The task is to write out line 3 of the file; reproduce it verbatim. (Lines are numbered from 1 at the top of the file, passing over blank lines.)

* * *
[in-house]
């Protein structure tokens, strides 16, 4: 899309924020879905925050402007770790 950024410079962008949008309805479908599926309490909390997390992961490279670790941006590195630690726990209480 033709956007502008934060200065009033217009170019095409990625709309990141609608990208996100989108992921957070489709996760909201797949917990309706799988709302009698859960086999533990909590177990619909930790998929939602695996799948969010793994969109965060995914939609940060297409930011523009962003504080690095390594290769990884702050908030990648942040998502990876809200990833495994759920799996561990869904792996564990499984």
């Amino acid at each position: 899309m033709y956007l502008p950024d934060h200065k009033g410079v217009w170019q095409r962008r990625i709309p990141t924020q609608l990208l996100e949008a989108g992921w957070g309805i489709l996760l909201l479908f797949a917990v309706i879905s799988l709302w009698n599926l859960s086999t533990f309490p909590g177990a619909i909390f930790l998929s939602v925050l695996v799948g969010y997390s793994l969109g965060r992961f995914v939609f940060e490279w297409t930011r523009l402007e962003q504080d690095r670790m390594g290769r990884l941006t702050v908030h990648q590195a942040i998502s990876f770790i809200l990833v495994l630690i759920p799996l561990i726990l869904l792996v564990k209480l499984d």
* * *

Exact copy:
């Amino acid at each position: 899309m033709y956007l502008p950024d934060h200065k009033g410079v217009w170019q095409r962008r990625i709309p990141t924020q609608l990208l996100e949008a989108g992921w957070g309805i489709l996760l909201l479908f797949a917990v309706i879905s799988l709302w009698n599926l859960s086999t533990f309490p909590g177990a619909i909390f930790l998929s939602v925050l695996v799948g969010y997390s793994l969109g965060r992961f995914v939609f940060e490279w297409t930011r523009l402007e962003q504080d690095r670790m390594g290769r990884l941006t702050v908030h990648q590195a942040i998502s990876f770790i809200l990833v495994l630690i759920p799996l561990i726990l869904l792996v564990k209480l499984d």